“Earnestness” is a word that we neither hear much nor use much these days.
That’s a shame, because the word captures much of what makes for an especially powerful presentation.
Edwin Dubois Shurter was a presenting master in the early 20th Century, and he said way back in 1903 that “Earnestness is the soul of oratory. It manifests itself in speech by animation, wide-awakeness, strength, force, power, as opposed to listlessness, timidity, half-heartedness, uncertainty, feebleness.”
What was true then is surely true today.
Without Earnestness, Only Small Victories
And yet, “earnestness” is frowned upon, perhaps, as somehow “uncool.”
If you appear too interested in something, and then you somehow are perceived as having failed, then your presentation “defeat” is doubly ignominious. Better to pretend you don’t care.
Predictably, the default student attitude is to affect an air of cool nonchalance, so that no defeat is too damaging. And you save your best – your earnestness – for something else. For your friends, for your sports contests, for your pizza discussions, for your intramural softball team . . .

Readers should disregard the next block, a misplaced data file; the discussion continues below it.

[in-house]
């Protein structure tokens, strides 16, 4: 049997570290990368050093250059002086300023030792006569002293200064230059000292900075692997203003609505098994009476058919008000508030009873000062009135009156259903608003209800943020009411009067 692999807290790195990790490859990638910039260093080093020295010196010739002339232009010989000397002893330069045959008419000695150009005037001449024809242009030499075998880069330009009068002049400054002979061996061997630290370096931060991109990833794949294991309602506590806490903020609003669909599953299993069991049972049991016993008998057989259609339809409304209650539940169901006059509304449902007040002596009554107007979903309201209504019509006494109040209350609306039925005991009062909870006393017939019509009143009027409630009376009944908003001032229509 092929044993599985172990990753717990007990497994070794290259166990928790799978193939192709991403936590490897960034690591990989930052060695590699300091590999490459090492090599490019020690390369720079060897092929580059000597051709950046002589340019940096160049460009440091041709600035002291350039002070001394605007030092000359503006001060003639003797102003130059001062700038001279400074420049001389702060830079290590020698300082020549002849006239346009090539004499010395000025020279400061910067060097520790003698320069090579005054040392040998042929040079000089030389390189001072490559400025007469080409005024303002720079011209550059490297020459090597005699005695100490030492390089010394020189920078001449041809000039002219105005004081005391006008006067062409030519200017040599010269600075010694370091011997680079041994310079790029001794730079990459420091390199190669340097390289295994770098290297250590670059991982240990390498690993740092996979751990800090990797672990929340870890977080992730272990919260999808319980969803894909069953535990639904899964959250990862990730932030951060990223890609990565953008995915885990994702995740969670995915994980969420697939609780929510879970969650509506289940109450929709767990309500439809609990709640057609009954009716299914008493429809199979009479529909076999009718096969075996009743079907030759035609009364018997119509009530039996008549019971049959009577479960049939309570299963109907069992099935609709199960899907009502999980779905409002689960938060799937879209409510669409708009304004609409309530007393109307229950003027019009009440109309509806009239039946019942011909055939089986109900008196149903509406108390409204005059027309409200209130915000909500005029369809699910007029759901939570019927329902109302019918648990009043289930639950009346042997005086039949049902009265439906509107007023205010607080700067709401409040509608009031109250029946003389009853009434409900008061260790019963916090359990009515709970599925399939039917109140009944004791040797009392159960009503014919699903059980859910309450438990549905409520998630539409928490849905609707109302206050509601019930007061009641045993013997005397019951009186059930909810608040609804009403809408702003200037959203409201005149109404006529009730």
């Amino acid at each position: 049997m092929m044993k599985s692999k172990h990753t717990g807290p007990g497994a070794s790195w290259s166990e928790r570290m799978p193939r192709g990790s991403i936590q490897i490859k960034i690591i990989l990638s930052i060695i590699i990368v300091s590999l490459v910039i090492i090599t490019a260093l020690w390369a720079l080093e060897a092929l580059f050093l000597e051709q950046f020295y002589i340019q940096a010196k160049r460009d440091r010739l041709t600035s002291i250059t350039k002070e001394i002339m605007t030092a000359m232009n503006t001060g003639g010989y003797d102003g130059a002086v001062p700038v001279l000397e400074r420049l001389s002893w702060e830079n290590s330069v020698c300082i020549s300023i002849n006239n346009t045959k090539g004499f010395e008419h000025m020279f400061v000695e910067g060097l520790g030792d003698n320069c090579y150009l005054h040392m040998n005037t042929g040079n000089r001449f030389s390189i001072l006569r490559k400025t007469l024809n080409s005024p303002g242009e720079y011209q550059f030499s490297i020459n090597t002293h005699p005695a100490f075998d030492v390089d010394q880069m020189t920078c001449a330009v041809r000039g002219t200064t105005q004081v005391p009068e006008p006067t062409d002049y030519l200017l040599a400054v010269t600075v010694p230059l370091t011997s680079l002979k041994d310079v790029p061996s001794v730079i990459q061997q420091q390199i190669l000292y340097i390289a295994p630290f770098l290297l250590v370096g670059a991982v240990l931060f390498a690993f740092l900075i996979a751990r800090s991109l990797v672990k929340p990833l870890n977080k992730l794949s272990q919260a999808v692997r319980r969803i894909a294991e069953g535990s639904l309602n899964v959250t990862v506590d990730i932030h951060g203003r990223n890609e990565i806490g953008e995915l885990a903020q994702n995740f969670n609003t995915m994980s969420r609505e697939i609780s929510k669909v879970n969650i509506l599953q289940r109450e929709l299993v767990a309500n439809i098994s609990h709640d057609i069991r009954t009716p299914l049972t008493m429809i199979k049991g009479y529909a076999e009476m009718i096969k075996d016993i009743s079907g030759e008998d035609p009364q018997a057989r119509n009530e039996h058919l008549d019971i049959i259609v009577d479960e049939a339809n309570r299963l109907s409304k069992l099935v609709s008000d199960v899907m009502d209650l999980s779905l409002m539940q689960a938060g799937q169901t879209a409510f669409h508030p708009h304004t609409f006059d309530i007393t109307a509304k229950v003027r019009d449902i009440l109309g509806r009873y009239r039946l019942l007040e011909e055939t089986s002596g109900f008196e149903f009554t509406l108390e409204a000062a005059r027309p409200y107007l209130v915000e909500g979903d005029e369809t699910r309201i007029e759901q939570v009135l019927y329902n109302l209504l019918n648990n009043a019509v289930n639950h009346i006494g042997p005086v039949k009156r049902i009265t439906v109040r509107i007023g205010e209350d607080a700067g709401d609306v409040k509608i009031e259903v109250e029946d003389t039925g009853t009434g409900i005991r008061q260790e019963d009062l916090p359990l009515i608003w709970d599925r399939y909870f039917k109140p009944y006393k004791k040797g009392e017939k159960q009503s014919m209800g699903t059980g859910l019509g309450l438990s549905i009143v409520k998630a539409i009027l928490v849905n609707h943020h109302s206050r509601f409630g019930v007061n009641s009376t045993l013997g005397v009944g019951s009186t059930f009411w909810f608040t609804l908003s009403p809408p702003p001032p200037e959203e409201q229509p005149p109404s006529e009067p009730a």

But this also means that all of your presentation victories, should ever you score one or two, are necessarily small victories. Meager effort yields acceptable results in areas where only meager effort is required.
Mediocrity is the province of the lazy and nonchalant. Shurter was a keen observer of presentations and he recognized the key role played by earnestness in a successful presentation: “When communicated to the audience, earnestness is, after all is said and done, the touchstone of success in public speaking, as it is in other things in life.”
Wrap your material in you.
This means giving a presentation that no one else can give, that no one else can copy . . . because it arises from your essence, your core. It means demonstrating genuine enthusiasm for your subject.
It means recognizing that the subject of your presentation could be the love of someone else’s life, whether it be their business or their product or their service – you should make it yours when you present.
Embrace your topic and you will shine in an especially powerful presentation. Earnestness becomes second nature.
For more on the secrets to delivering especially powerful presentations, consult The Complete Guide to Business School Presenting.